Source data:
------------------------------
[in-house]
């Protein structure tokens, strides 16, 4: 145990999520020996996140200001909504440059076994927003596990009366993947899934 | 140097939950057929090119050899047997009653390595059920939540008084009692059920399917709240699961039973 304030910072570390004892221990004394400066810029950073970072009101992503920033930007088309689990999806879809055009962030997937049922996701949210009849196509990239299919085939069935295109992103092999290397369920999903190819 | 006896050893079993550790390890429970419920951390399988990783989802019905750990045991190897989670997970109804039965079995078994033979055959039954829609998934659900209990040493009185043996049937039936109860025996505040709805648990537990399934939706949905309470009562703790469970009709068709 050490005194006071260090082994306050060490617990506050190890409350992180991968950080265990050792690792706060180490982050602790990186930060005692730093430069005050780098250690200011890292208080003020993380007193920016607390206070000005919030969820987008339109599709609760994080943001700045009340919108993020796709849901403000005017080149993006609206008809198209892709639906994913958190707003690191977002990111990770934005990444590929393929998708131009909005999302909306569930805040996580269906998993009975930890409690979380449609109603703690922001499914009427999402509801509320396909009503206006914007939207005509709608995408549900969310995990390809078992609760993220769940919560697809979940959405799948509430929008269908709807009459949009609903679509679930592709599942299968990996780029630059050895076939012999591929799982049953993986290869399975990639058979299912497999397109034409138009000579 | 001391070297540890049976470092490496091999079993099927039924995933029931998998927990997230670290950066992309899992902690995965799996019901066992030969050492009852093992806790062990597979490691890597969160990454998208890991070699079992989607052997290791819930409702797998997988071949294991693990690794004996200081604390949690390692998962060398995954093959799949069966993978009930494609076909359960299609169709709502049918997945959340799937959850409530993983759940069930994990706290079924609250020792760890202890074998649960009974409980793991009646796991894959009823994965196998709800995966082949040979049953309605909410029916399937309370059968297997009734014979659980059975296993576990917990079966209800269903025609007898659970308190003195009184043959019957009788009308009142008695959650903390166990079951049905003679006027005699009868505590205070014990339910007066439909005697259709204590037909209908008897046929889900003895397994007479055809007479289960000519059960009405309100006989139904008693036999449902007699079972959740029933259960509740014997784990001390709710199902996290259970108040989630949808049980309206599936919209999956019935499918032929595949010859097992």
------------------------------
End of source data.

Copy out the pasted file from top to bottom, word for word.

[in-house]
């Protein structure tokens, strides 16, 4: 145990999520020996996140200001909504440059076994927003596990009366993947899934 | 140097939950057929090119050899047997009653390595059920939540008084009692059920399917709240699961039973 304030910072570390004892221990004394400066810029950073970072009101992503920033930007088309689990999806879809055009962030997937049922996701949210009849196509990239299919085939069935295109992103092999290397369920999903190819 | 006896050893079993550790390890429970419920951390399988990783989802019905750990045991190897989670997970109804039965079995078994033979055959039954829609998934659900209990040493009185043996049937039936109860025996505040709805648990537990399934939706949905309470009562703790469970009709068709 050490005194006071260090082994306050060490617990506050190890409350992180991968950080265990050792690792706060180490982050602790990186930060005692730093430069005050780098250690200011890292208080003020993380007193920016607390206070000005919030969820987008339109599709609760994080943001700045009340919108993020796709849901403000005017080149993006609206008809198209892709639906994913958190707003690191977002990111990770934005990444590929393929998708131009909005999302909306569930805040996580269906998993009975930890409690979380449609109603703690922001499914009427999402509801509320396909009503206006914007939207005509709608995408549900969310995990390809078992609760993220769940919560697809979940959405799948509430929008269908709807009459949009609903679509679930592709599942299968990996780029630059050895076939012999591929799982049953993986290869399975990639058979299912497999397109034409138009000579 | 001391070297540890049976470092490496091999079993099927039924995933029931998998927990997230670290950066992309899992902690995965799996019901066992030969050492009852093992806790062990597979490691890597969160990454998208890991070699079992989607052997290791819930409702797998997988071949294991693990690794004996200081604390949690390692998962060398995954093959799949069966993978009930494609076909359960299609169709709502049918997945959340799937959850409530993983759940069930994990706290079924609250020792760890202890074998649960009974409980793991009646796991894959009823994965196998709800995966082949040979049953309605909410029916399937309370059968297997009734014979659980059975296993576990917990079966209800269903025609007898659970308190003195009184043959019957009788009308009142008695959650903390166990079951049905003679006027005699009868505590205070014990339910007066439909005697259709204590037909209908008897046929889900003895397994007479055809007479289960000519059960009405309100006989139904008693036999449902007699079972959740029933259960509740014997784990001390709710199902996290259970108040989630949808049980309206599936919209999956019935499918032929595949010859097992």